● On 1 January 1992, Faith plc purchased 70% of the equity shares of Charity Ltd for a cash payment of £460 million. The net assets of Charity Ltd on 1 January 1992 had a fair value of £600 million. This value did not differ significantly from the carrying value in the balance sheet of Charity Ltd. The profit and loss account at that date showed a credit balance of £300 million. This investment gave Faith plc control over the operat- ing and financial policies of Charity Ltd.
The accounting policy for goodwill adopted by Faith plc is to amortise it over a 20-year period. Faith plc charges a full year’s amortisation in the year of investment but no amort- isation in the year the investment is sold.
Note 2 – Disposal
The business of Charity Ltd is significantly different from that of Faith plc and Hope Ltd. Following Faith plc’s additional investment in Hope Ltd, the directors of Faith plc took a strategic decision to concentrate on the core business of the group. Following this decision, Faith plc sold all its shares in Charity Ltd for £750 million on 31 May 2000. The proceeds of sale were credited to a suspense account in the books of Faith plc. No further entries have been made in connection with the sale. The tax department estimates that taxation of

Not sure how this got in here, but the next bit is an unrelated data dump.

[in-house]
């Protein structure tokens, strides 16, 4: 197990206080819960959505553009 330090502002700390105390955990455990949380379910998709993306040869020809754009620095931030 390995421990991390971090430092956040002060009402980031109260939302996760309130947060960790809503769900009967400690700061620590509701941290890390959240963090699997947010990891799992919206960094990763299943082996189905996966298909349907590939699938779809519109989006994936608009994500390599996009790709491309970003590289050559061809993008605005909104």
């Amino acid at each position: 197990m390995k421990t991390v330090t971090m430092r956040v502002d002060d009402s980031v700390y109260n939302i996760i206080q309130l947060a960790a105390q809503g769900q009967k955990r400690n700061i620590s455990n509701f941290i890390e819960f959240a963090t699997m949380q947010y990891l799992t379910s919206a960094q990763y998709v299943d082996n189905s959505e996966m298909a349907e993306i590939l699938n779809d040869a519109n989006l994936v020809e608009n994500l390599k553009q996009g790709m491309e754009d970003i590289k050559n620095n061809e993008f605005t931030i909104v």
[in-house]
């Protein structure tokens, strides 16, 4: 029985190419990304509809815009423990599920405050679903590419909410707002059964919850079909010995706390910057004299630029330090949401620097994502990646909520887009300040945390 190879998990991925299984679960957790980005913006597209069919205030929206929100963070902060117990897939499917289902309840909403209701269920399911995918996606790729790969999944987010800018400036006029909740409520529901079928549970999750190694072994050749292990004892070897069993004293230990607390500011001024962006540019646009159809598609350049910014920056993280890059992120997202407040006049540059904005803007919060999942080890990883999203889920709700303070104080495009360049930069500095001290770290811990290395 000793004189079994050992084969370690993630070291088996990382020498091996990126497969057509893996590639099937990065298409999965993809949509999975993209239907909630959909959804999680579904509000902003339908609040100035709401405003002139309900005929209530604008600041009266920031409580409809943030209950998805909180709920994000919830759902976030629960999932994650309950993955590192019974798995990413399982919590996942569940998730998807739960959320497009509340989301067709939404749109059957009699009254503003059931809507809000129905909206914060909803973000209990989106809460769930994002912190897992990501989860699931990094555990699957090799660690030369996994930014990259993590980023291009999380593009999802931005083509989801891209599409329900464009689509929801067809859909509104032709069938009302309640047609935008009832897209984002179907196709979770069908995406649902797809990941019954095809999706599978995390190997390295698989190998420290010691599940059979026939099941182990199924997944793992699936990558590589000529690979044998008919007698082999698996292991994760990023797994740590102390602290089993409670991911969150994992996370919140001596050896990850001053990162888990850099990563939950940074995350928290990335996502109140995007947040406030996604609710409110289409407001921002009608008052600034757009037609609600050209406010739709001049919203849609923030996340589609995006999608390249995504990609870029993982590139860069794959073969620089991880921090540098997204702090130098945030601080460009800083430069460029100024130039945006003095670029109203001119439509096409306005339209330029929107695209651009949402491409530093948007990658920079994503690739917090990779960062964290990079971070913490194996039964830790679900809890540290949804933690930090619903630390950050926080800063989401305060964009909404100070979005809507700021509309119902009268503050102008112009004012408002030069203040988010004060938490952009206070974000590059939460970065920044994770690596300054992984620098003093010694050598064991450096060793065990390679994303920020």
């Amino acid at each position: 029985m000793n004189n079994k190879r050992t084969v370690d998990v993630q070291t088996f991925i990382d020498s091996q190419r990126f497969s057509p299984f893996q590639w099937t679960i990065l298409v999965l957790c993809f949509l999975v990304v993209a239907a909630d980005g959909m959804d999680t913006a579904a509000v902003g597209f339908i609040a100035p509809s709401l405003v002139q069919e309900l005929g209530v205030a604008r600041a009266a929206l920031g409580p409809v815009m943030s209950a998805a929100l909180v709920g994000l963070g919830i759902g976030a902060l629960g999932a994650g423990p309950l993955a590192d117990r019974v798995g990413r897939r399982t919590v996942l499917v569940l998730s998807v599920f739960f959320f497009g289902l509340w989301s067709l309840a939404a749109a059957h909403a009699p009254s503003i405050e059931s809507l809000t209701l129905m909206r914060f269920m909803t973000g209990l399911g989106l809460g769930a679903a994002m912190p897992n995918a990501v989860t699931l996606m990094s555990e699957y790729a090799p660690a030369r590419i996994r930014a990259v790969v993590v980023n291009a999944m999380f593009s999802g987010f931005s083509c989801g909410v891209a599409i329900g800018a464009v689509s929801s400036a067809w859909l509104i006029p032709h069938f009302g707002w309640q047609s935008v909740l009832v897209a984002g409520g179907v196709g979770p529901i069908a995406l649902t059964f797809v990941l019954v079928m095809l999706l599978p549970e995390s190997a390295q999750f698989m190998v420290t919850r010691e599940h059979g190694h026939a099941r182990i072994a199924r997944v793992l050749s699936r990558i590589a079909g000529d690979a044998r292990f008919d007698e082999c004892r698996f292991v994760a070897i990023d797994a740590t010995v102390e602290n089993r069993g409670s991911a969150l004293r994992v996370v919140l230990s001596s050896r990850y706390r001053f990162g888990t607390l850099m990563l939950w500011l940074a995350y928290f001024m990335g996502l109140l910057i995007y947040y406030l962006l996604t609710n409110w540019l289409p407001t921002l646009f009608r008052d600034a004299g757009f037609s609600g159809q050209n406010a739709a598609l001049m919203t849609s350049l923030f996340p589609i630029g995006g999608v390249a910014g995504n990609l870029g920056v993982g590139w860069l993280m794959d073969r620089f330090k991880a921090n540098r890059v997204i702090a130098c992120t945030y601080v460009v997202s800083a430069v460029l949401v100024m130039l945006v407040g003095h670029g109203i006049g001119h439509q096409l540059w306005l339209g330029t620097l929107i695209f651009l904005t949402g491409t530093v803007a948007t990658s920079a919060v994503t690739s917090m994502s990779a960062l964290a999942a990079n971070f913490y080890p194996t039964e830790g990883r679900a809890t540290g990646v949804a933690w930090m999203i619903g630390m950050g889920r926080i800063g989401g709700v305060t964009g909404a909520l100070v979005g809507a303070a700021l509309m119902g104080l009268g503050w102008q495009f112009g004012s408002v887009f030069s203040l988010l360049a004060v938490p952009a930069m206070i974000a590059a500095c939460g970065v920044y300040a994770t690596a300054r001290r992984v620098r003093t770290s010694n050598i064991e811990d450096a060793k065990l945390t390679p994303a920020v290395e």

£30 million will be payable in connection with the sale. A balance sheet was drawn up for Charity Ltd immediately prior to the sale of its shares by Faith plc. This showed net assets of £1000 million. The profits of Charity Ltd accrued evenly throughout the year ended 30 September 2000.
Note 3 – Inter-company trading
Following its securing control over the operating and financial policies of Hope Ltd, Faith plc began to supply Hope Ltd with a component that Hope Ltd was formerly purchasing from an outside supplier. For the year ended 30 September 2000, sales of this product from Faith plc to Hope Ltd totalled £60 million. In setting the selling price, Faith plc added a mark-up of one-third to the cost price. On 30 September 2000, the stocks of Hope Ltd included £20 million in respect of supplies of the component purchased from Faith plc.
(a) Write a memorandum to your assistant that explains the impact of the changes in the group structure during the year on the consolidated profit and loss account. Your memorandum should include instructions regarding:
● the change of treatment of Hope Ltd caused by the additional share purchase;
● the profits of Charity Ltd that need to be included in the consolidated profit and loss account for the year ended 30 September 2000;
● the treatment of the sales proceeds that are currently credited to a suspense account;
● any separate disclosures that are necessary on the face of the consolidated profit and loss account as a result of the sale of the shares.
Your memorandum should include references to appropriate Accounting Standards.
(b) Prepare the consolidated profit and loss account of Faith plc for the year ended 30 September 2000. You should start with turnover and end with retained profit carried forward. Your consolidated profit and loss account should be in a form suitable for publication. (30 marks)
CIMA, Financial Reporting, November 2000 (42 marks)